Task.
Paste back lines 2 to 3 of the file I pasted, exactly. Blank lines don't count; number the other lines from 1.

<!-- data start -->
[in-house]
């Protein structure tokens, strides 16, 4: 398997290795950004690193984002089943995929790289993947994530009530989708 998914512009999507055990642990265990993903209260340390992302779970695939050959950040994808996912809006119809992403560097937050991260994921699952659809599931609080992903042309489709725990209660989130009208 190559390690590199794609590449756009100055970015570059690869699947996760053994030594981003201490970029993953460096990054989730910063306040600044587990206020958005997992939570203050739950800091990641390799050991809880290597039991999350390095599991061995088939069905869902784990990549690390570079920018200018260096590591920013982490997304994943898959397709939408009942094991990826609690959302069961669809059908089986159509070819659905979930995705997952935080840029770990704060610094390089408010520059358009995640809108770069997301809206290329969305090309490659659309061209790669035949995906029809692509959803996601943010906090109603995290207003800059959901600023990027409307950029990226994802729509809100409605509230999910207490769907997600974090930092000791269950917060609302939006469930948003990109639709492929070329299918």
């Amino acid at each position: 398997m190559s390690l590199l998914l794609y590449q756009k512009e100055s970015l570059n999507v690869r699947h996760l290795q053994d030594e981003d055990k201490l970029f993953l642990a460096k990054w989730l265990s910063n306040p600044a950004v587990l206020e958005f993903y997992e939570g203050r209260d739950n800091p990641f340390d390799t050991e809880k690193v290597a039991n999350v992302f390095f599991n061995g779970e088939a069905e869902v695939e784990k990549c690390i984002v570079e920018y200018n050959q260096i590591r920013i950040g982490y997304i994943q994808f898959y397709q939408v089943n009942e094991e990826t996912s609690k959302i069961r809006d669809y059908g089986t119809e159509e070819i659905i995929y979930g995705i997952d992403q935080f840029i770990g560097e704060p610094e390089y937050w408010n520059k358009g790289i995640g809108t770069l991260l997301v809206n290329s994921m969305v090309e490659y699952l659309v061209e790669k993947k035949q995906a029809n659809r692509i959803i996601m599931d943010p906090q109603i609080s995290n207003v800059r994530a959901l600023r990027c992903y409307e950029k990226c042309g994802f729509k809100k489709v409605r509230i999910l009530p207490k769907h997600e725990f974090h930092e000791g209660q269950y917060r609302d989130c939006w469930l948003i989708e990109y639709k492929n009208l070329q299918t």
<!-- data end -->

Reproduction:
């Protein structure tokens, strides 16, 4: 398997290795950004690193984002089943995929790289993947994530009530989708 998914512009999507055990642990265990993903209260340390992302779970695939050959950040994808996912809006119809992403560097937050991260994921699952659809599931609080992903042309489709725990209660989130009208 190559390690590199794609590449756009100055970015570059690869699947996760053994030594981003201490970029993953460096990054989730910063306040600044587990206020958005997992939570203050739950800091990641390799050991809880290597039991999350390095599991061995088939069905869902784990990549690390570079920018200018260096590591920013982490997304994943898959397709939408009942094991990826609690959302069961669809059908089986159509070819659905979930995705997952935080840029770990704060610094390089408010520059358009995640809108770069997301809206290329969305090309490659659309061209790669035949995906029809692509959803996601943010906090109603995290207003800059959901600023990027409307950029990226994802729509809100409605509230999910207490769907997600974090930092000791269950917060609302939006469930948003990109639709492929070329299918």
């Amino acid at each position: 398997m190559s390690l590199l998914l794609y590449q756009k512009e100055s970015l570059n999507v690869r699947h996760l290795q053994d030594e981003d055990k201490l970029f993953l642990a460096k990054w989730l265990s910063n306040p600044a950004v587990l206020e958005f993903y997992e939570g203050r209260d739950n800091p990641f340390d390799t050991e809880k690193v290597a039991n999350v992302f390095f599991n061995g779970e088939a069905e869902v695939e784990k990549c690390i984002v570079e920018y200018n050959q260096i590591r920013i950040g982490y997304i994943q994808f898959y397709q939408v089943n009942e094991e990826t996912s609690k959302i069961r809006d669809y059908g089986t119809e159509e070819i659905i995929y979930g995705i997952d992403q935080f840029i770990g560097e704060p610094e390089y937050w408010n520059k358009g790289i995640g809108t770069l991260l997301v809206n290329s994921m969305v090309e490659y699952l659309v061209e790669k993947k035949q995906a029809n659809r692509i959803i996601m599931d943010p906090q109603i609080s995290n207003v800059r994530a959901l600023r990027c992903y409307e950029k990226c042309g994802f729509k809100k489709v409605r509230i999910l009530p207490k769907h997600e725990f974090h930092e000791g209660q269950y917060r609302d989130c939006w469930l948003i989708e990109y639709k492929n009208l070329q299918t």